Definition of Cloud Identity and Access Management (IAM)

Definition of Cloud Identity and Access Management Written Over A Woman's Face

Identity and access management (IAM) is a cornerstone of IT and has been for decades. Yet, with the majority of traditional on-prem IT infrastructure migrating to the cloud via vendors such as AWS® and GCP and applications shifting to the web (e.g. Slack, G Suite, O365, GitHub, and tens of thousands of others), IT admins are wise to wonder if IAM will follow suit. The risk of fragmenting identities across systems, applications, files, and networks is a very real threat that many admins face with the shift to the cloud. Thankfully, there is a solution that encapsulates virtually all IT resources into a single panel. First, though, let’s explore the definition of cloud identity and access management.

What is cloud identity and access management?

Identification CardIn order to get a grasp on what cloud identity management is, we need to understand IAM as a whole. The overarching concept of IAM is simple enough; IAM makes it so that the right users are able to access the right IT resources, securely. In practice, the concept ensures that members of the marketing team, for example, aren’t accessing source code repositories from engineering and engineering isn’t reviewing financial data in the account system. Or, IAM ensures that students aren’t accessing the teacher’s WiFi network. Essentially, the concept describes the ability to manage core user identities and their access to various IT resources across a network.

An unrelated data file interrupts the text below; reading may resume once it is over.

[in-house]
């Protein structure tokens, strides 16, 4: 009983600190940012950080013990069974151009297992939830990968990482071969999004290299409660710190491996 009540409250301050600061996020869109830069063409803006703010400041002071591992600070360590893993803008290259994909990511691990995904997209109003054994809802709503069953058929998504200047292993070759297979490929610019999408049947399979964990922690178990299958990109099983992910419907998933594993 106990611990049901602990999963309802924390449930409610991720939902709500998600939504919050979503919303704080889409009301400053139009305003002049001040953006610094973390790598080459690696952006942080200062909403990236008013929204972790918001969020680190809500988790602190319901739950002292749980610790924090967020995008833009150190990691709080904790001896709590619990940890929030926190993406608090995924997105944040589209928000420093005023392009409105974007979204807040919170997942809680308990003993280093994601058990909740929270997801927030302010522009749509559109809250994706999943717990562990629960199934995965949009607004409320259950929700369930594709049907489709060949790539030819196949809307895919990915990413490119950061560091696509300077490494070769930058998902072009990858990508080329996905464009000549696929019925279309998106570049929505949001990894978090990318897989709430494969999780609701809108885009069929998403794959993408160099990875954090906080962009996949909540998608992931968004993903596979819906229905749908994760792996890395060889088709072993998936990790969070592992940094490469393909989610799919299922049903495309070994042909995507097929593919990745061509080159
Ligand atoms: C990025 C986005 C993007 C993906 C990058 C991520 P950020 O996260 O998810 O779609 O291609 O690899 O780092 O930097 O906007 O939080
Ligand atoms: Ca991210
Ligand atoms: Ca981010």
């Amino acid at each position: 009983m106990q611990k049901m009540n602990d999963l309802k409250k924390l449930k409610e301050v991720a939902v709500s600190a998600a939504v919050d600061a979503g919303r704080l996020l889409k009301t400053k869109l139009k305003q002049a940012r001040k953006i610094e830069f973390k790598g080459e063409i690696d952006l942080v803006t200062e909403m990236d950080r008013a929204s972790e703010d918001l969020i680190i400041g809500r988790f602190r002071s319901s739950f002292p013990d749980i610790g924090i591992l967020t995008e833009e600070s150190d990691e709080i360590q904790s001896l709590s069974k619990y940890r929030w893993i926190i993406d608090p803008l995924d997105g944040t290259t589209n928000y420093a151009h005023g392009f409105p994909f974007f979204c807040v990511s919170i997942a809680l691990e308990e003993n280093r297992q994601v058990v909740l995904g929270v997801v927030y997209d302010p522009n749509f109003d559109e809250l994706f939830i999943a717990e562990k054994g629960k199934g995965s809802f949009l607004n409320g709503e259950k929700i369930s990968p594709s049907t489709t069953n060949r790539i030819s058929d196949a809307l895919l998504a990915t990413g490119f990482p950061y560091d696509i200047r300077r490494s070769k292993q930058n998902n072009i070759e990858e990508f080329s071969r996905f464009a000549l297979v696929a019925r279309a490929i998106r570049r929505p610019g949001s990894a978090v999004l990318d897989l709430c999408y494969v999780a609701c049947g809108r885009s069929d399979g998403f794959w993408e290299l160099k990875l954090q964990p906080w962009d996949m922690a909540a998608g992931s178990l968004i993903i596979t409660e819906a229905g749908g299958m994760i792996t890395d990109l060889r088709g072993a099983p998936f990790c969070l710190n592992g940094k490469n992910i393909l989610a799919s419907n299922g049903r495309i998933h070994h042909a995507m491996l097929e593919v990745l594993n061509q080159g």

IAM Then

Map of IAM thenBack in the day, circa 1999, there was one on-prem enterprise software product that predominantly managed systems in an organization’s IT environment. That solution was Microsoft® Active Directory® (MAD or AD). Built upon the LDAP and Kerberos protocols, AD was able to take the world by storm because the majority of IT infrastructure, systems, and applications were Windows®-based. It made sense that a Windows-based identity provider federated access to Windows systems and applications as well as wired networks. But, with the introduction of web apps that authenticated and authorized via SAML, AD needed add-on solutions to federate AD credentials to web applications. Further, IT admins (Read more...)

*** This is a Security Bloggers Network syndicated blog from Blog – JumpCloud authored by Ryan Squires. Read the original post at: